Deportation beckoned, but Feras warded it off, displaying the kind of mental acuity that, if applied to science, would give him a lock on the Nobels for years to come.

In December last year, Feras, in company with 15 other exponents of the religion of peace, set fire to the synagogue in Gothenburg. Even though no one died, that gesture suggested some animosity towards Jews, which, at a guess, was precisely the point Feras wished to make.

His legal team could now argue that deporting Feras back to Gaza would expose him to some retributive justice meted out by the dastardly Israelis. Hence deportation would violate his human rights, and that simply wouldn’t do.

I’m not going to bring this case to the attention of the Nobel Prize Committee, for it would be naïve to hope they’d recognise the seminal contribution Feras has made to Sweden’s social landscape.

But surely some accolade is in order, for Feras lit up a legal path soon likely to be followed by those of his co-religionists whose right to stay in Sweden or other European countries may be open to doubt.

Torch a synagogue, ideally killing a Jew or two, and deportation orders will be consumed in the same fire. The assailant will get a leave to stay faster than you can say “violation of human rights by Israeli colonialists”.

He may face a prison sentence (Feras got two years for his Herostratus job), but the tariff will be generous. More important, once released he probably won’t be deported.

A 2017 report shows that 75 per cent of those sentenced to prison and subsequent deportation were allowed to stay in Sweden, that eternal paragon of liberal virtue. In the past year that proportion has grown to 90 per cent, which highlights the value of Feras’s pioneering effort.

It must be stressed that not any old crime can have such a liberating effect, certainly not on any perpetrator. Attacking Jews only works for Muslims from ‘Palestine’ or Israel itself, and this is the most promising avenue.

Otherwise, killing a Shia Muslim is good for a Sunni from an originally Sunni country now under Shia control (a reference to an actual case). But Jews are always a safe bet.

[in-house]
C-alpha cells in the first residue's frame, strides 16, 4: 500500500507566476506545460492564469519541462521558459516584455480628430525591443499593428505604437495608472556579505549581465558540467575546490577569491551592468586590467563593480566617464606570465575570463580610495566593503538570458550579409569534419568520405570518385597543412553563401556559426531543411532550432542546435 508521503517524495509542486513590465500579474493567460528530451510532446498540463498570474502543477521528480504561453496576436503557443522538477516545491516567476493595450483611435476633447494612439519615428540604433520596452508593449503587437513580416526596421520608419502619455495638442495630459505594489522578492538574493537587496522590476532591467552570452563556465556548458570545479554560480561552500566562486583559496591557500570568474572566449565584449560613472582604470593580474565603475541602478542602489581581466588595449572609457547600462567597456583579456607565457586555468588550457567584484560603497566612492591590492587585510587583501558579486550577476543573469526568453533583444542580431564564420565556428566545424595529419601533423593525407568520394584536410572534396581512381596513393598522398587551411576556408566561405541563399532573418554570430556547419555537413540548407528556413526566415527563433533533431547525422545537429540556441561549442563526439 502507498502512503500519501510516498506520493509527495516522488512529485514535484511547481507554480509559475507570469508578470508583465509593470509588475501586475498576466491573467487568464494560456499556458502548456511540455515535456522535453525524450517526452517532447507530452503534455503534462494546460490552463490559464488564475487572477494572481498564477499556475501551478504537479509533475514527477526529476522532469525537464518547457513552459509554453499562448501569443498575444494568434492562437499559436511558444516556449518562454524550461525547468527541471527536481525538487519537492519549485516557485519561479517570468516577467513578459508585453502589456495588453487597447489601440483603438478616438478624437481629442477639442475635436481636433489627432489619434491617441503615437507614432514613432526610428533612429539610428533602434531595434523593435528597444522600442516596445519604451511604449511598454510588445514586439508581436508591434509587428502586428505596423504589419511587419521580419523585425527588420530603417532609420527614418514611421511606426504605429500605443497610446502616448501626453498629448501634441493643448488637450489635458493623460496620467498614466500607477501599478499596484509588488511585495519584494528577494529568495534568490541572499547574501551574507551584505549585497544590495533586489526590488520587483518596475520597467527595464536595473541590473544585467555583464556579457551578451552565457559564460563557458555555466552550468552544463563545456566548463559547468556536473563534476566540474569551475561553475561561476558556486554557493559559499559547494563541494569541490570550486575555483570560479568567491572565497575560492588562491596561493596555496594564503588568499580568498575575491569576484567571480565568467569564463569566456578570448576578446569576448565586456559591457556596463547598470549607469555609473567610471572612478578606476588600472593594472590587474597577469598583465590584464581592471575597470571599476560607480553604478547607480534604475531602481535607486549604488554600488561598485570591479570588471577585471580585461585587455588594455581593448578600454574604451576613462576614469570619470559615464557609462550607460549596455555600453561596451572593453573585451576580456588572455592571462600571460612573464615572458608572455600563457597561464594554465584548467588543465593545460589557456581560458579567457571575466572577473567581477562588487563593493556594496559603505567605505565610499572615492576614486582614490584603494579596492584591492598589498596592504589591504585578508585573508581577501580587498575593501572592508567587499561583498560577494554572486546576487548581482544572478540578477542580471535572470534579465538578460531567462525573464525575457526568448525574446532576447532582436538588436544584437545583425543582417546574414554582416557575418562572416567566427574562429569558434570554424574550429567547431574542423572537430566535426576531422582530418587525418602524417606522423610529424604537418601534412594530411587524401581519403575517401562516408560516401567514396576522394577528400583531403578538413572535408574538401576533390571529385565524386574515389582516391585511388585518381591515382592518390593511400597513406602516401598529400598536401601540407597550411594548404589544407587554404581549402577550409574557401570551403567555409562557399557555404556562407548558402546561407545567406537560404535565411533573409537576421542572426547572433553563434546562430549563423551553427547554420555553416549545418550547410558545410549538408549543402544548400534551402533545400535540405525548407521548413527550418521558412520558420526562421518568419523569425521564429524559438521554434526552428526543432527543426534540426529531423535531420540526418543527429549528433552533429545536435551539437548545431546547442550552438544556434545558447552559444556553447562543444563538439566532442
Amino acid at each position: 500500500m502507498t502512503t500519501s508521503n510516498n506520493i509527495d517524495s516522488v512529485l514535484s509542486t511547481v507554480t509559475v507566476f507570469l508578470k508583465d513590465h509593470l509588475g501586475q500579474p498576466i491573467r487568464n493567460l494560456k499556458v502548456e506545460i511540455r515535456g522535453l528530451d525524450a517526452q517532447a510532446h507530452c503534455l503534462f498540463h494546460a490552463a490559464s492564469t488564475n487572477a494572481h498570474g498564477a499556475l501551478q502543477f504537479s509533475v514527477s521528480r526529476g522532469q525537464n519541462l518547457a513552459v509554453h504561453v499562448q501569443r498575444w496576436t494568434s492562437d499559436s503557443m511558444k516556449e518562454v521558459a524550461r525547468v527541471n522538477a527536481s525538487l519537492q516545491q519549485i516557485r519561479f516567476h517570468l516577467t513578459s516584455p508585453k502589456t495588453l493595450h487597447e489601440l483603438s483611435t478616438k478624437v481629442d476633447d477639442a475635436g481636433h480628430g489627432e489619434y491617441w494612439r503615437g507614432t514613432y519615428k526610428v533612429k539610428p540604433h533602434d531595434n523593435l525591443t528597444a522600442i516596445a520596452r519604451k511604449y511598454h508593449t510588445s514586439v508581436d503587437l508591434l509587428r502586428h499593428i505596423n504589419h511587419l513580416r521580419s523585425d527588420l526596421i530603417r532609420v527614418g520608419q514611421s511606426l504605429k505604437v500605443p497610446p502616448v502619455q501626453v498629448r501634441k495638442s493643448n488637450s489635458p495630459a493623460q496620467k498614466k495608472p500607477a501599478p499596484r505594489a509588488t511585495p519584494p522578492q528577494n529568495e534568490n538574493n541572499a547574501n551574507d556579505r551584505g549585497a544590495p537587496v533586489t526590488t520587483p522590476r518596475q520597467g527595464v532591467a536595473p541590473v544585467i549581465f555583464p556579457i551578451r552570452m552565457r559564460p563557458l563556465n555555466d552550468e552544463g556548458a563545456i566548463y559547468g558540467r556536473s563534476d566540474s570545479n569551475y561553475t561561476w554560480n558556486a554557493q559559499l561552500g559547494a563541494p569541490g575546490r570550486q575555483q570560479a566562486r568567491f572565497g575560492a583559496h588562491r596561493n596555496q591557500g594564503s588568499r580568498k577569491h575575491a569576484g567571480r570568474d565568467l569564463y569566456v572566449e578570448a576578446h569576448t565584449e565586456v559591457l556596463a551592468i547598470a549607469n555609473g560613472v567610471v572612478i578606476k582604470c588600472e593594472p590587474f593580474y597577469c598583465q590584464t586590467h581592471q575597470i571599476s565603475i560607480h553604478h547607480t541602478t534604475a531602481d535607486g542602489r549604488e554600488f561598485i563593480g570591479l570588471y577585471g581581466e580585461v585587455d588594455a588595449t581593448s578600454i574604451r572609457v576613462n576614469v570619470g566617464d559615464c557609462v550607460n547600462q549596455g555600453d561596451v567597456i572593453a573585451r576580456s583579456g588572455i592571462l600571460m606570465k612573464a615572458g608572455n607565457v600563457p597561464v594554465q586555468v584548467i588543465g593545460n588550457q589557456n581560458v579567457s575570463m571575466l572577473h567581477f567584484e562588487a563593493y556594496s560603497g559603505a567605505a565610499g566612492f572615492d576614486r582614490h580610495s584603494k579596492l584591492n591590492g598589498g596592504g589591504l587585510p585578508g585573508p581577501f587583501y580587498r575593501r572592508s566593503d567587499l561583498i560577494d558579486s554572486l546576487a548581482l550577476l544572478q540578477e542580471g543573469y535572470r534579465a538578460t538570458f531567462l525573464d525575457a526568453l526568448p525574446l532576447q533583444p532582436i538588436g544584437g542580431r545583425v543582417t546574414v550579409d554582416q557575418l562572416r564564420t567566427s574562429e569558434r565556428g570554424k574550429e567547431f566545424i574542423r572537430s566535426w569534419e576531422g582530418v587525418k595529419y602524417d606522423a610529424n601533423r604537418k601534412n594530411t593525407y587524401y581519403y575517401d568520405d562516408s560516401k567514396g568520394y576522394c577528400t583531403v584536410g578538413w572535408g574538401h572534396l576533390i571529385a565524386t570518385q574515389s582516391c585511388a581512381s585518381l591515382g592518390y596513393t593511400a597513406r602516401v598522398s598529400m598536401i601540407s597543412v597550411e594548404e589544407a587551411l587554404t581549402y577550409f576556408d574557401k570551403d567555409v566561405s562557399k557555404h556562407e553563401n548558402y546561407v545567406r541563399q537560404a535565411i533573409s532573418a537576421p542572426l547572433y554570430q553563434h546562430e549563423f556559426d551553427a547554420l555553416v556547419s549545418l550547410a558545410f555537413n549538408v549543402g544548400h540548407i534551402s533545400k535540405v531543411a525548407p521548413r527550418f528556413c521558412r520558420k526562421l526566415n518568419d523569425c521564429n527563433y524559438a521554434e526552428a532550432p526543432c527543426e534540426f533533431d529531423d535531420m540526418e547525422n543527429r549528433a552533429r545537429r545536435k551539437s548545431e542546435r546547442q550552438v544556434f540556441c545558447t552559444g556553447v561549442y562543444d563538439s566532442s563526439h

As a life-long champion of multi-culti diversity, I’m deeply chagrined to notice the evident link between the level of anti-Semitic attacks in a country and the proportion of Muslims in its population. France, for example, outdoes Britain two to one in both categories, and so does Belgium.

To be fair, not all crimes committed by Muslims target Jews. That would be too discriminatory for words, and Islam is a broad church (as it were).

Thus we learn that Muslim refugees commit 250,000 crimes a year in Germany. In Oslo, immigrants, mainly Muslims, are involved in two out of three rapes. In Copenhagen, in three out of four. In Sweden, in 85 per cent. And Malmö, a city of 350,000 souls of whom 40 per cent are Muslims, boasts more murders than the rest of Scandinavia combined.

All this is rather unfortunate, but mercifully such data in no way compromise Europe’s unwavering dedication to liberal values for all, especially Muslims if not necessarily Jews. That’s how it should be: numbers must never be allowed to affect the core principles.

Thus the illiberal Nazi precursors of the EU stuck to their guns and gas chambers to the bitter end, which steadfast fortitude was then passed on to their liberal successors.

It seems as if in both instances the Jews were destined to bear the initial brunt of ideological commitment, although the shockwaves spreading out from this epicentre eventually tend to hit millions of those boasting a more fortunate nativity.

This in no way diminishes my admiration for Feras, an innovative trailblazer in an otherwise rather humdrum country. Who says Muslim migrants make no contribution to their new homes? Certainly not me.